According to another aspect of the invention, a plurality of test patterns is provided, wherein each of said test patterns comprises a plurality of one of said plurality of test features having a given feature width.

In yet another aspect of the invention, each subsequent feature width is smaller than the next larger feature width by an increment that is a predetermined percent of said first resolvable feature width. In another aspect, the first resolvable feature width is the minimum width known to be resolvable by the lithographic process.

According to another aspect of the invention, the test features may comprise substantially opaque features, or may comprise substantially transmissive features.

In yet another aspect of the invention, the test features may comprise lines or spaces. According to another aspect of the invention, the distance between each adjacent test feature is at least about five times the optical radius.

According to yet another aspect of the invention, one of said plurality of test features has a non-resolvable feature width that is known to not be resolvable by the lithographic process and at least one of said plurality of test features has an intermediate feature width that is intermediate between said first resolvable feature width and said non-resolvable feature width.

In another aspect of the invention, the step of identifying comprises inspecting a scanning electron microscope image of said resist image.

According to yet another aspect of the invention, the method further comprises: providing a set of transmissive test features, determining a transmissive printability extremum intensity value and a transmissive unprintability extremum intensity value and selecting a transmissive threshold value based on a combination of said transmissive extremum intensity values; providing a set of substantially opaque test features, determining an opaque printability extreumum intensity value and an opaque unprintability extremum intensity value, and selecting an opaque threshold value based on a combination of said opaque extremum intensity values; and selecting a constant threshold value based on a combination of said opaque threshold value and said transmissive threshold value.

Other objectives, advantages and aspects of the present invention will be more readily understood and made apparent with reference to the following detailed description.

BRIEF DESCRIPTION OF THE DRAWINGS

The invention will be better understood from the following detailed description with reference to the drawings listed below, which are not necessarily drawn to scale.

FIG. 1A illustrates the relationship between exposure dose and CD in a resist model.

FIG. 1B illustrates the relationship between maximum intensity Imax and minimum intensity Imin associated with a mask feature.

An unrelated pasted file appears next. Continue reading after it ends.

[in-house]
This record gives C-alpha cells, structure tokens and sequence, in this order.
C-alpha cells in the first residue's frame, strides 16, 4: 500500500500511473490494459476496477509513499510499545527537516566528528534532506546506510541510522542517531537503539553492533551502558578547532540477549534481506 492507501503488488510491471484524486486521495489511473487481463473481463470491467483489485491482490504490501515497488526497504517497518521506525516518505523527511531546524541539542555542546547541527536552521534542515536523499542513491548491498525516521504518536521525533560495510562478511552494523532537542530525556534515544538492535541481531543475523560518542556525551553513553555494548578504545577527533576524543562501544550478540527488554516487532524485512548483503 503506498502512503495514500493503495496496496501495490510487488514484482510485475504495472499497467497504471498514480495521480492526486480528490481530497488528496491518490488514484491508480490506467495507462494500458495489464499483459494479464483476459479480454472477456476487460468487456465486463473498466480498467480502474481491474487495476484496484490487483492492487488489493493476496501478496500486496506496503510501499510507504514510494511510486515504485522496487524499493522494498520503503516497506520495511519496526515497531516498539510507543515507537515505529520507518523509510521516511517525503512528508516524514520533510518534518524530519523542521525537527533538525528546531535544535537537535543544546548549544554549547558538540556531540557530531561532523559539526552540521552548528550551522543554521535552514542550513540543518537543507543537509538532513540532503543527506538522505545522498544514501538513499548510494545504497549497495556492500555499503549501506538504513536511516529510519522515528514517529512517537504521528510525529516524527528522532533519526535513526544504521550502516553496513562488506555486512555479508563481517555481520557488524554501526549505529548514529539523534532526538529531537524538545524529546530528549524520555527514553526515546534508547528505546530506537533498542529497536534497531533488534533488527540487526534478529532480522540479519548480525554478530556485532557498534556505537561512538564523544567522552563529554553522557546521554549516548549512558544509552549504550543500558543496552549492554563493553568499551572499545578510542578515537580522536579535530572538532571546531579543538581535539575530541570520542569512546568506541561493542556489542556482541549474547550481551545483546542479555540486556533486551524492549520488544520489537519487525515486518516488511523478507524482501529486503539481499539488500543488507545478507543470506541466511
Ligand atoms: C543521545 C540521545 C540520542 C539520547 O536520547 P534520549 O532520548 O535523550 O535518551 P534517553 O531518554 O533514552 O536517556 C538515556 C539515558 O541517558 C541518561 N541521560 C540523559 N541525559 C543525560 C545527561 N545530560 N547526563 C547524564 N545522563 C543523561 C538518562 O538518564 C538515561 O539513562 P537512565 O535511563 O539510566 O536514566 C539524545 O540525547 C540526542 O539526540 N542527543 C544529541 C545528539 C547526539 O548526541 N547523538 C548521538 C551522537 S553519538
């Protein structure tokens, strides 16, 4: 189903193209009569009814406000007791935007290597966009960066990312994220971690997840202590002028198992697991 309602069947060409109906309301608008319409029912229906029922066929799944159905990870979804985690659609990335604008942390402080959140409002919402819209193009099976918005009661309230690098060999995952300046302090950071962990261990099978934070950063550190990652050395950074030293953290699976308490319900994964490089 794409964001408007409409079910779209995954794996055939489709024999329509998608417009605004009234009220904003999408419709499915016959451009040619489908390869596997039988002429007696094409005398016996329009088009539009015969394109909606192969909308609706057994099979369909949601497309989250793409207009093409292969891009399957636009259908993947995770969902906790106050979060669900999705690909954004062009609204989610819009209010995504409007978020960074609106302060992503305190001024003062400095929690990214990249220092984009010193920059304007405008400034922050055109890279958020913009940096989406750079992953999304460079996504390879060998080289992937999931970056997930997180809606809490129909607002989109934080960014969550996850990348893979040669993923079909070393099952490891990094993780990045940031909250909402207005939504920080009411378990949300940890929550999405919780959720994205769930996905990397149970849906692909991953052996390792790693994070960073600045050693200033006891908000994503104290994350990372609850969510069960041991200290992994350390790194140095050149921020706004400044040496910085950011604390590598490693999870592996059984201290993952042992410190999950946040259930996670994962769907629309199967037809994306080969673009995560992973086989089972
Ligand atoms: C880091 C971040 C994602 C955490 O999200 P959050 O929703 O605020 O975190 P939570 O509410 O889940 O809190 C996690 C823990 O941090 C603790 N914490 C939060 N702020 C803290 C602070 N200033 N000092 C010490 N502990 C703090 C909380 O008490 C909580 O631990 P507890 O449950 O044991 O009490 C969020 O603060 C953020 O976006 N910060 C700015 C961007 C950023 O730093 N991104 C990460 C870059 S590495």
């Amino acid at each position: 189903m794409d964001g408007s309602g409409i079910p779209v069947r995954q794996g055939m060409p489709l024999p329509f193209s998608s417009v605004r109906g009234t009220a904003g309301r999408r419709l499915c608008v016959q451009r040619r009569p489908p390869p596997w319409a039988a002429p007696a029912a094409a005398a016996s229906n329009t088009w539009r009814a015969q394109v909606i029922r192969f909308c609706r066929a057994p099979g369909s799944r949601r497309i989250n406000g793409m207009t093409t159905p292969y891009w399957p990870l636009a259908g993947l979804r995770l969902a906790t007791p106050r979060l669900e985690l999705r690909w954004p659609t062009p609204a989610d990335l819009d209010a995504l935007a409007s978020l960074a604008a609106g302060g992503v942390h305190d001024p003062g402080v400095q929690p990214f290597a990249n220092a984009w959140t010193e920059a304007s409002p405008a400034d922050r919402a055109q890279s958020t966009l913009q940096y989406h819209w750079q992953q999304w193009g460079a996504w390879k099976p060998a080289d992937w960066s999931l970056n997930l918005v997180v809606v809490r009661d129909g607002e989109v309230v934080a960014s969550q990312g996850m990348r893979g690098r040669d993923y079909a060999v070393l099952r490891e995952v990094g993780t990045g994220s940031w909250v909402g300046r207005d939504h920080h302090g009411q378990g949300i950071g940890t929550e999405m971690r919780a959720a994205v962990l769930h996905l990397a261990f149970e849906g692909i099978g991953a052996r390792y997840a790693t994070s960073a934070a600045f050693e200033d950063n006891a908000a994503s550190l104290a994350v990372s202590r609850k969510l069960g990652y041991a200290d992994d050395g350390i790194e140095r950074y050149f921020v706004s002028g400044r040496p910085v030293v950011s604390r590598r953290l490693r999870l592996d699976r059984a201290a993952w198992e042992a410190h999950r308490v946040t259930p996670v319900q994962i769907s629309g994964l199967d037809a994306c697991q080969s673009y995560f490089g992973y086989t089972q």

FIG. 2 is a plot of the variation of intensity associated with features of a test pattern in a conventional calibration procedure.

FIG. 3 illustrates the variation in simulated wafer images resulting from resist models having different constant threshold values.

FIG. 4 is a plot of intensity values associated with features of a test pattern from a calibration procedure in accordance with the invention.

FIG. 5 illustrates cross-section views of masks having test features in accordance with the invention.

FIG. 6 illustrates the relationship between Imax and the width of test features of FIG. 5 designed in accordance with the invention.

FIG. 7 illustrates SEM images of test patterns designed and used in accordance with the invention.

FIG. 8 illustrates cross-section views of masks having test features in accordance with the invention.

FIG. 9 illustrates the relationship between Imin and the width of test features of FIG. 8 designed in accordance with the invention.

FIG. 10 illustrates SEM images of test patterns designed and used in accordance with the invention.

FIG. 11 illustrates a flow chart of an embodiment of the calibration method in accordance with the invention.

DESCRIPTION OF THE PREFERRED EMBODIMENTS

In accordance with a preferred embodiment of the invention, test patterns are provided that are specially designed to fill in the gap region 203 (FIG. 2) between the maximum resolvable Imin value (IminR) and minimum resolvable Imax (ImaxR) value in the plot of Imax and Imin values for the calibration test pattern, resulting, in a plot such as illustrated in FIG. 4. The intensity difference between ImaxR and IminR is referred to hereinafter as the constant threshold window ΔIwin 203 (see FIG. 2). The constant threshold window ΔIwin 203 can also be expressed in terms of contrast, which is equal to (Imax−Imin)/(Imax+Imin). In accordance with the present invention, additional feature sizes are provided in the test pattern that potentially extent beyond the resolution of the lithographic process, and can be used to obtain Imin and Imax values that provide additional calibration data that fills in the gap within the constant threshold window ΔIwin 203.